Bullets from drive-by shootings have riddled the same southeast Yakima home twice within 72 hours, sending two children to the hospital.
An 11-year-old boy was struck by bullets in shootings late Saturday and early Tuesday while his 9-year-old sister was injured in the second shooting.
Both children were treated at a local hospital and released. Their parents have placed them temporarily with extended family for their safety.
YPD has devoted its entire criminal investigations division to the case.
Now, police are calling on the community for help in learning who the shooters are and why this home in the 800 block of West Viola Avenue is being targeted.
“This family is being targeted, clearly,” said Police Lt. Chad Stephens. “Somebody out there knows something, and we need them to come forward and help us with this.”
The first shooting happened about 11:50 p.m. on July 4, when bullets from a car stuck the boy in his leg while he was celebrating Independence Day with family outside his home. He was treated and released.
The second shooting happened at 12:50 a.m. Tuesday morning — within 72 hours of the first shooting.
A barrage of bullets from a passing car pierced the east side of the home. The boy was struck by a bullet in the same leg he was previously shot, and his sister was struck by a bullet in her leg, Stephens said.
The bullet from the first shooting was still on the boy’s leg — he was awaiting surgery to have it removed, Stephens said.
Both were in their bedrooms, probably sleeping, when the shooting occurred, Stephens said.
“That easily could have been a tragedy,” he said.
Police found more than 60 spent shells at the scene in the second shooting.
“People slinging that many rounds in that neighborhood — it’s dangerous,” Stephens said. “I don’t remember anything like this before, when a child has been struck twice within just 72 hours.”
Late Tuesday morning, the neighborhood was quiet.
Bullet holes through the walls and a window of the neatly maintained home were visible from the street. Two men at the house were polite and allowed a Yakima Herald-Republic photographer to take photos.
However, they didn’t want to be interviewed.
Detectives arrived and spoke to the men.
Stephens said people in the area are afraid, and with good reason.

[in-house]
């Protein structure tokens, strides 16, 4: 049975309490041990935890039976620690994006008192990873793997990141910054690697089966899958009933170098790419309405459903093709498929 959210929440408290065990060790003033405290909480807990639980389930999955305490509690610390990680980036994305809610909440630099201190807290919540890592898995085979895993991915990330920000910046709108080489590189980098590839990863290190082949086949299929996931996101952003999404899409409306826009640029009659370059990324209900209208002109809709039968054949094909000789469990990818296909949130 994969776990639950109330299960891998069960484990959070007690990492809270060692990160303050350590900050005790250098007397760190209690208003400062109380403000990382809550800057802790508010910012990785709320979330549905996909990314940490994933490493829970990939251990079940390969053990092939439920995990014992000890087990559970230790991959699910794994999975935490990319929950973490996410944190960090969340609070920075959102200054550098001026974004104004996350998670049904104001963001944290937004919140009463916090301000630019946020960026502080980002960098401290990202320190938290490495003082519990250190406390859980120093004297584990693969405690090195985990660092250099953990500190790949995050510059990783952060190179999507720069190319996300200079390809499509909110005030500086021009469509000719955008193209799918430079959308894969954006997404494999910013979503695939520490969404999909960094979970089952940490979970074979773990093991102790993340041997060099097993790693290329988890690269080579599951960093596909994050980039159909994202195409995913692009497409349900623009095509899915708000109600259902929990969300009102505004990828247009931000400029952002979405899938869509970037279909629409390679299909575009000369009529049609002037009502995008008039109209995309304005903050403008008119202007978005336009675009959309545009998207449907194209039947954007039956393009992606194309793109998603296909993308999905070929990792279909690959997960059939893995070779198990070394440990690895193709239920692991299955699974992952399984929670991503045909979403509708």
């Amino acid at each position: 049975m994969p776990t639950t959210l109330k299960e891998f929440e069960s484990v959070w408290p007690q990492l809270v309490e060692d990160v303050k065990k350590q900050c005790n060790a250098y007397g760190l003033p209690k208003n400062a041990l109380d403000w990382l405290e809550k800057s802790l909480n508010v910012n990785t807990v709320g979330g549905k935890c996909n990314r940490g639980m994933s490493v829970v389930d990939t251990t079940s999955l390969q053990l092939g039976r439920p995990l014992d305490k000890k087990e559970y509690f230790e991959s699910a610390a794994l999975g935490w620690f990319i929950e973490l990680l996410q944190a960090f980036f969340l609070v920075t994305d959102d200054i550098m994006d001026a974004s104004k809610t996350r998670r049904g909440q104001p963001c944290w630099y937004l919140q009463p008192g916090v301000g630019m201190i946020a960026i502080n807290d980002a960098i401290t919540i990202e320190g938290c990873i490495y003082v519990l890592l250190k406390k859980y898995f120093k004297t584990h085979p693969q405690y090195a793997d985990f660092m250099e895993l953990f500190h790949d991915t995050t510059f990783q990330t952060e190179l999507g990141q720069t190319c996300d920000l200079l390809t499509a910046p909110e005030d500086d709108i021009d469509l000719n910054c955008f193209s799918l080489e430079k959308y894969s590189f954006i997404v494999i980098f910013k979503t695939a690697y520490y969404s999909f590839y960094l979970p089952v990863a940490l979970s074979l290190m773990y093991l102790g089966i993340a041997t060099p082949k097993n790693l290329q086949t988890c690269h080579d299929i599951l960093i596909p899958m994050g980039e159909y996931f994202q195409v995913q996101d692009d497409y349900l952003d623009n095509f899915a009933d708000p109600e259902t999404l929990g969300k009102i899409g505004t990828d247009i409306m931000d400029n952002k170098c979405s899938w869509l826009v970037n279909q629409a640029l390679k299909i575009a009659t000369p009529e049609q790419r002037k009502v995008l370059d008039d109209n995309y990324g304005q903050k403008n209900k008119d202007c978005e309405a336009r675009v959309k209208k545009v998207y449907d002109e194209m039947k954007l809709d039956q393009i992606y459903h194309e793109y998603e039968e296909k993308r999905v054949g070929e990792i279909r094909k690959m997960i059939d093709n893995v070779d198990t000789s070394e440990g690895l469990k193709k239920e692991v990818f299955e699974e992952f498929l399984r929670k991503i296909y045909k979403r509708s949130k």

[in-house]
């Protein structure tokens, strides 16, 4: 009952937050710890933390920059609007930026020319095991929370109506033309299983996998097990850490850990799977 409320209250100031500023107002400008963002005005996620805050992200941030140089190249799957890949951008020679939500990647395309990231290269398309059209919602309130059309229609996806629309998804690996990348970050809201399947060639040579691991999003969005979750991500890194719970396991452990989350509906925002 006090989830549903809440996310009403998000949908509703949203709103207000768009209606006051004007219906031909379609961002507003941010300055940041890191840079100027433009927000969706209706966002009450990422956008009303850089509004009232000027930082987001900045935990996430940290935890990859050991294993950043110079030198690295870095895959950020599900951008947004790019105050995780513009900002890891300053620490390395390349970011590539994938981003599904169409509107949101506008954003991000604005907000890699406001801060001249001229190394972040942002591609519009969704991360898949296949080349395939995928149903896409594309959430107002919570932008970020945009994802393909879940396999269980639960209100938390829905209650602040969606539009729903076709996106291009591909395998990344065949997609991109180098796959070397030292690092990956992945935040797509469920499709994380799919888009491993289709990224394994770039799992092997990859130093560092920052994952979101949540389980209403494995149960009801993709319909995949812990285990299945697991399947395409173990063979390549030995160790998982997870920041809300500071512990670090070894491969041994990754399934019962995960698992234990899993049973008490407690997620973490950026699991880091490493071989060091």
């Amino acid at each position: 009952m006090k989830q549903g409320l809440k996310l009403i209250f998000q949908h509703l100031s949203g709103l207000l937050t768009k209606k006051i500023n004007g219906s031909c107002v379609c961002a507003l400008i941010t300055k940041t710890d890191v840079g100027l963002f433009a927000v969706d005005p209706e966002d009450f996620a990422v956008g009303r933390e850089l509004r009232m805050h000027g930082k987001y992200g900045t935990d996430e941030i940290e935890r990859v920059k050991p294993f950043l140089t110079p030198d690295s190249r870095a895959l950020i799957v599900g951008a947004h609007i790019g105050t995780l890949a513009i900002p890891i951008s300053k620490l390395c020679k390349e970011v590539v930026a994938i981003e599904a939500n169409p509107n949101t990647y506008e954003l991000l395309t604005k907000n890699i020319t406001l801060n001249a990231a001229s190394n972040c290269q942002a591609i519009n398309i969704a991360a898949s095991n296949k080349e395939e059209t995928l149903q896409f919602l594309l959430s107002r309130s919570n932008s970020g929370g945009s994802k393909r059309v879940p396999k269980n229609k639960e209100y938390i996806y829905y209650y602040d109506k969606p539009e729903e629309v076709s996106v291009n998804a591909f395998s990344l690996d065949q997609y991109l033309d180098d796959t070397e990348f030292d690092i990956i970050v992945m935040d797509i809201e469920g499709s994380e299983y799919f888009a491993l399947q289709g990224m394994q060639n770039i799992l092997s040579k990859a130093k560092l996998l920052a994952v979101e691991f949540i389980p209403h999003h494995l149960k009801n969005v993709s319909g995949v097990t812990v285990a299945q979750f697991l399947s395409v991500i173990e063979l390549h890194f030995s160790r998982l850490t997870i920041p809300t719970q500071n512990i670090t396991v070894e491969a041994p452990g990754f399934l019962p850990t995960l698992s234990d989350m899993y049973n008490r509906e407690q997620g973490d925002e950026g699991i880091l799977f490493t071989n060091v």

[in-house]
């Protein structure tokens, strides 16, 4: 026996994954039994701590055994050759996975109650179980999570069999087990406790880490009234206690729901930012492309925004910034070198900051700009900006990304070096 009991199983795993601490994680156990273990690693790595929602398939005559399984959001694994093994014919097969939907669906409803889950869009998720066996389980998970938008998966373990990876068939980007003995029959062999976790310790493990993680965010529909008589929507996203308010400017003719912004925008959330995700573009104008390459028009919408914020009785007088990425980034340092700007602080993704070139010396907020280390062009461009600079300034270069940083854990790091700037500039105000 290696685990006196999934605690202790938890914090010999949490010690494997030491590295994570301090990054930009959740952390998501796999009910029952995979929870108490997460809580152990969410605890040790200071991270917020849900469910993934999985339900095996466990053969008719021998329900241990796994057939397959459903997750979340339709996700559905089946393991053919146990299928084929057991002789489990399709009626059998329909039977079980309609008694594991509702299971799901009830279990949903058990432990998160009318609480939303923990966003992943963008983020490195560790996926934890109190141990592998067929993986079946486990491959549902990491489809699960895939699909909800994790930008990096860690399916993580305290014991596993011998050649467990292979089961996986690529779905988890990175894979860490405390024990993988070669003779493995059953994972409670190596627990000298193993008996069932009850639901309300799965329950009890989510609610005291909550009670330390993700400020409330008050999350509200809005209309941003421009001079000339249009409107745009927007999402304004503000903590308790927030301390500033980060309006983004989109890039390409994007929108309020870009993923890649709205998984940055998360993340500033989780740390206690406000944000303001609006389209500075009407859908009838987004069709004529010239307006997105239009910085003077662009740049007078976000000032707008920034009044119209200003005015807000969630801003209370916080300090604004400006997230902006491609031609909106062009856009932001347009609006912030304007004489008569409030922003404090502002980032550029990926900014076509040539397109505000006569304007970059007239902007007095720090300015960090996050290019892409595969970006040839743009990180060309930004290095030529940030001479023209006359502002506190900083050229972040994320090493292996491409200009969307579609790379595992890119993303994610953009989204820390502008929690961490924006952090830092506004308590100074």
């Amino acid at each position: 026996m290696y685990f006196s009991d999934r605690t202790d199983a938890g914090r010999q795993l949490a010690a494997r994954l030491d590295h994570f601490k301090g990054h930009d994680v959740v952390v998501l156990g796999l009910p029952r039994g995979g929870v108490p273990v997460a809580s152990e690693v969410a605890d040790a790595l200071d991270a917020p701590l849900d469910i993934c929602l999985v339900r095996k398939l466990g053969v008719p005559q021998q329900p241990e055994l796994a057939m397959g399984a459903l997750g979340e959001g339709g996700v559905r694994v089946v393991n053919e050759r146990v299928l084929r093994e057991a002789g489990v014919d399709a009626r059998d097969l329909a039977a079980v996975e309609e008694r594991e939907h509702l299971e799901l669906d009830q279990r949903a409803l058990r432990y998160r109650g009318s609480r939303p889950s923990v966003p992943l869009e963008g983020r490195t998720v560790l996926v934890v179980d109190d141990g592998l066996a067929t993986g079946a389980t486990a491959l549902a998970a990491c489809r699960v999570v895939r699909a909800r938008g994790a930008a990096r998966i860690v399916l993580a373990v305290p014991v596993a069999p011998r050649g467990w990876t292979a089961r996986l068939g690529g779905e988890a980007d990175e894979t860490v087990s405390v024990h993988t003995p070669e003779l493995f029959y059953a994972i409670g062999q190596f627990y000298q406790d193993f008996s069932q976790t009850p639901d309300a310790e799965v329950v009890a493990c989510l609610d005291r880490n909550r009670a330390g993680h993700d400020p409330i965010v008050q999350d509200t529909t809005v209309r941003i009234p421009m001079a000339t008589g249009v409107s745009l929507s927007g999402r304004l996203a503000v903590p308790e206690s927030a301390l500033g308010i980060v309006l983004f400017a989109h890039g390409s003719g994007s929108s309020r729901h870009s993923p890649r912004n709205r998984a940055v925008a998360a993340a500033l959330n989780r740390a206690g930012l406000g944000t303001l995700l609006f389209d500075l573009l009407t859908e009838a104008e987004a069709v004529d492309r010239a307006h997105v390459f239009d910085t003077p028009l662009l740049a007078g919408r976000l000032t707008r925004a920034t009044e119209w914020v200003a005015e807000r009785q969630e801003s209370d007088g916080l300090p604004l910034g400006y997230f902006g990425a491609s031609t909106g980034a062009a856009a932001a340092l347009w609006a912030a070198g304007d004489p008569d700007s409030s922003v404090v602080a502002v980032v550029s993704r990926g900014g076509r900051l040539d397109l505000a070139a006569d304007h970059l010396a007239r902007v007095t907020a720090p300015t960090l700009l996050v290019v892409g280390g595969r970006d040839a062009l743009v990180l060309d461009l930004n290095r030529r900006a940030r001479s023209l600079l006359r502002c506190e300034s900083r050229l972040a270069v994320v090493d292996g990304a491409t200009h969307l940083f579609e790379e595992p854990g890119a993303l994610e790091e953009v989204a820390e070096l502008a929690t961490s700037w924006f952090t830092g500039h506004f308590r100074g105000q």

“This level of violence, I’ll say, is new,” Stephens said. “From time to time we’ll have a shooting in the area. Generally, this is a neighborhood that suffers from property crime, not violent crime.”
A woman outside her home a few doors down on the opposite side of the street declined to comment.
Another neighbor willing to talk didn’t want to provide his name.
He knew nothing of the July 4 shooting, but did hear shots of the drive-by shooting hours earlier.
“I thought it was fireworks,” he said, explaining the shots were in rapid succession.
He said he’s lived in the neighborhood 15 years, and that he’s never seen any problems at the house that was shot at.
“As far as I know, these people are decent people,” he said. “This is the first time this kind of thing has happened here.”
Stephens said his department saw an increase in violence over the past weekend.
“I don’t know if it’s because of the holiday weekend, but hopefully we’ll get it under control shortly,” he said.
Additional officers were placed on the streets over the holiday weekend, Stephens said.
A total of 21 officers and three sergeants were on duty between 8 p.m. and 2 a.m. each day, he said.
“That’s pretty heavy staffing for us,” he said.
Police have some leads as to what’s behind the drive-by shootings, but want more information, Stephens said.
Police seek any video from the area and are accepting anonymous tips.
Anonymous tips can be reported with the Yakima County Crimestoppers at 800-248-9980.
“We really are asking for the community’s help in this,” Stephens said. “It’s going to take some help from the community to help us solve this.”
Editor's note: This story has been updated to say Chad Stephens is a lieutenant with YPD.